- demonstrated by study abroad or with an understanding of indigenous knowledges
3 Self-awareness and emotional intelligence
- a capacity for self-reflection and a willingness to engage in self-appraisal
- open to objective and constructive feedback from supervisors and peers
- able to negotiate difficult social situations, defuse conflict and engage positively in purposeful debate
Scores for all repertoire and a suitable recording device to self assess performances and weekly performance preogress.
As appropriate for practical specialisation:
1. Scores of repertoire prescribed by instrumental teacher (Elder Music Library houses an excellent collection of scores available for loan to students). Original copies of the music must be used for examinations.
2. Technical workbooks as required by instrumental teacher for your specific instrument specialisation.
3. Engagement of the services of a professional accompanist for lessons (where required), performance examinations and other performances.
4. A good quality recording device to record practice and performances on a regular basis.
5. Metronome, tuner, pencil & eraser, ear plugs - as needed
Recommended ResourcesRegular listening to a variety of performances is recommended. Students can listen to works through the library's Naxos subscription (see library catalogue, search using Naxos as the title and limit search to ‘electronic resources’. You will be prompted to enter your uni ID number and password to access the Naxos catalogue). There is a wealth of material available for listening (but not downloading). The link to the Naxos catalogue is In the Music Resources Guide:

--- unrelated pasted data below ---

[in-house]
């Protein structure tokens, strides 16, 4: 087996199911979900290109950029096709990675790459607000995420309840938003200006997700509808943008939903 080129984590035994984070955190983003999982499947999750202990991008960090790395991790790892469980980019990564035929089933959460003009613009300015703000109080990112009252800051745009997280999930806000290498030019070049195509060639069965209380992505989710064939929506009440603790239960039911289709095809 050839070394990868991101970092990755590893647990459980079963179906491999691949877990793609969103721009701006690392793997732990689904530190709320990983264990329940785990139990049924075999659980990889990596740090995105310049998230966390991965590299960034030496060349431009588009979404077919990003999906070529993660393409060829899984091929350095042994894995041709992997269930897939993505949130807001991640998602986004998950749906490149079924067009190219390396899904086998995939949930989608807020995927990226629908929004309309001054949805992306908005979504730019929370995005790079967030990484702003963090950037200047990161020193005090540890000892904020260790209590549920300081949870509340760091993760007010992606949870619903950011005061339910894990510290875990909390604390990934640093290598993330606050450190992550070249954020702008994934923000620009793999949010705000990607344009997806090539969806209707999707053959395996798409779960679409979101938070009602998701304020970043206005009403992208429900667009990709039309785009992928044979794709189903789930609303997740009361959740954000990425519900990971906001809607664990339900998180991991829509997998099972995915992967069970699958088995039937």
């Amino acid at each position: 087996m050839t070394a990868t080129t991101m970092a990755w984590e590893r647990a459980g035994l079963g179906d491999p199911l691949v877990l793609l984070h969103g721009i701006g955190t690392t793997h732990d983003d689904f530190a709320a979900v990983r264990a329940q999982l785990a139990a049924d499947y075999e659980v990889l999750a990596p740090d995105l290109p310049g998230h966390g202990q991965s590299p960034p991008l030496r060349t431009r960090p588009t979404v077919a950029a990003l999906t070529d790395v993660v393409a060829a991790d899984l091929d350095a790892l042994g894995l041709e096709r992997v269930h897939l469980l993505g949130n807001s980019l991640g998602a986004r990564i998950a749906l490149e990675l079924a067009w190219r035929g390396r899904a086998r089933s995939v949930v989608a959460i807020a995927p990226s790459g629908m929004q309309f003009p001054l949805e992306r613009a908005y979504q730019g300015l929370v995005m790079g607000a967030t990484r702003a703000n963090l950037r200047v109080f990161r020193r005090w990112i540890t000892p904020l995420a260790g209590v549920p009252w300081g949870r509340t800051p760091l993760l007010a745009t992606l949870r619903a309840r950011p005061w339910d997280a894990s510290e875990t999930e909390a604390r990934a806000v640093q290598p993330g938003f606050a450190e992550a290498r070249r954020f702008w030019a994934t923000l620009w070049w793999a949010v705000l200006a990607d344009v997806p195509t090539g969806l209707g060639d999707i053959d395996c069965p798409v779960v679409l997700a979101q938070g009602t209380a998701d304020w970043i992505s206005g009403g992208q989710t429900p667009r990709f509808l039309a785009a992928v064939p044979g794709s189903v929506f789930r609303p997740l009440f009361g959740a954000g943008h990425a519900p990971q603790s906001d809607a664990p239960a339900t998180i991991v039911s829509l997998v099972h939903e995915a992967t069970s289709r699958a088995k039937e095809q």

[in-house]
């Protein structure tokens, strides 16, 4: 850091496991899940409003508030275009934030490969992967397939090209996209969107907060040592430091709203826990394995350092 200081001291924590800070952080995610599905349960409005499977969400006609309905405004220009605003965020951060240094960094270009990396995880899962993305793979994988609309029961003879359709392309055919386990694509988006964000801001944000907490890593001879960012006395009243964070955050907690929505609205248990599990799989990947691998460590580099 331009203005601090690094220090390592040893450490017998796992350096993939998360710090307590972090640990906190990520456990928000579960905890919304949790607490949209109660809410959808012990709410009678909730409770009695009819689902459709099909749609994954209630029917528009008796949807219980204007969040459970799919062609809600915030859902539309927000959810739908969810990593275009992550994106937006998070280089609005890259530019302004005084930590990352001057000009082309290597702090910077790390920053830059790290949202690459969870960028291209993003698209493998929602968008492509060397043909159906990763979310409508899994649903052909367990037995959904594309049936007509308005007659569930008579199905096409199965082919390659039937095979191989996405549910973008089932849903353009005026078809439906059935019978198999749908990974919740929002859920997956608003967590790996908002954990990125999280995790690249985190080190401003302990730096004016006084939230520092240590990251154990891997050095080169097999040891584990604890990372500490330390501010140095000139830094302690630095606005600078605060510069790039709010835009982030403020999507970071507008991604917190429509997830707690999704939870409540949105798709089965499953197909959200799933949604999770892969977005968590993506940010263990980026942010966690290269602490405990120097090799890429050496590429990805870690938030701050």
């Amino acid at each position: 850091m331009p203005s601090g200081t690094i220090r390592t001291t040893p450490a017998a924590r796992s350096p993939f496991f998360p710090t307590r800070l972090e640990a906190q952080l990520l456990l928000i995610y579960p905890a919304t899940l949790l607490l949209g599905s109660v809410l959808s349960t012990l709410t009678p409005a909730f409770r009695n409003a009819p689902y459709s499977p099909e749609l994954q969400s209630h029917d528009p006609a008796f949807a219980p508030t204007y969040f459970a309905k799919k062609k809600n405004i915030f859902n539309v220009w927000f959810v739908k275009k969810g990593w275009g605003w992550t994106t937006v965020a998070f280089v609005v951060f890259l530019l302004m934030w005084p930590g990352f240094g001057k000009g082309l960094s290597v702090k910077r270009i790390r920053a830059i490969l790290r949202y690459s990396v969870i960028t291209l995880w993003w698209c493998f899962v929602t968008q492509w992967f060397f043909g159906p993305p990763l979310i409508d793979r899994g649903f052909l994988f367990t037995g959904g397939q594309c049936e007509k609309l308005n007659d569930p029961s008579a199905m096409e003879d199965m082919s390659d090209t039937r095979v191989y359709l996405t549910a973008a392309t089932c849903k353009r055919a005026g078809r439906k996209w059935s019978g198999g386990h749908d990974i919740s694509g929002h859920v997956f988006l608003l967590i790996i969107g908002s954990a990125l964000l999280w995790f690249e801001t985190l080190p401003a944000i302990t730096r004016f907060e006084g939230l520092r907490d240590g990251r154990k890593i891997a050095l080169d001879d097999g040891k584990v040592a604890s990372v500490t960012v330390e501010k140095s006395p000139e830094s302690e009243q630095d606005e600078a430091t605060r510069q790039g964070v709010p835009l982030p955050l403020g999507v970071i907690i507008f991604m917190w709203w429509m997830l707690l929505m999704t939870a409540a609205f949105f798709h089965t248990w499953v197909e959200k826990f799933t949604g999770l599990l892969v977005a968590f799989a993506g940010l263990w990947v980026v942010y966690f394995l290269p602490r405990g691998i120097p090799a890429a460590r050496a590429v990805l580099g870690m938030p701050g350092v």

http://libguides.adelaide.edu.au/music - you will find links to both Naxos and Naxos Jazz under “Quick Links” on the left side of the page.
The Music Resources Guide contains quick links to key music databases for scholarly research and online listening. It also contains links to websites of publicly available online scores, collected editions, and professional associations. Here too you can find a regularly updated list of new books, scores, CDs and DVDs available in the Elder Music Library.
Music Online: Access to online music from library’s other Music Database (Music Online – incorporating Classical Music Library, Jazz Music Library, American Song, Contemporary World Music and Smithsonian Global Sound for Libraries) is now integrated in Library Search – just type the work you require into the general Library Search box and narrow down appropriately.
In Pursuit of Excellence Terry Orlick (HKP)
The Inner Game of Music Barry Green
Mistakes Worth Making Susan Halden-Brown (HKP)
The Unanswered Question: Six Talks at Harvard by Leonard Bernstein [OUP 1976]
This is Your Brain on Music by Daniel Levitin [Atlantic Books 2007]
Online LearningResources and announcements may be posted on MyUni
Learning & Teaching Activities
Learning & Teaching ModesIndividual tuition lies at the core of developing advanced performing skills. The instrumental teacher monitors each student's progress, diagnoses technical problems and suggests strategies for independent practice. The Technique and Repertoire class is managed by the relevant Head of Study and focuses on relevant technical and musical issues pertaining to the family of instruments. The Performance Class provides performance opportunities for each student. As part of each student's engagement with their peers, students are expected to make critical comments about performances of peers in Honours/PGCW performance classes, as well as about their own performances. Students are alaso expected to maintaina written journal.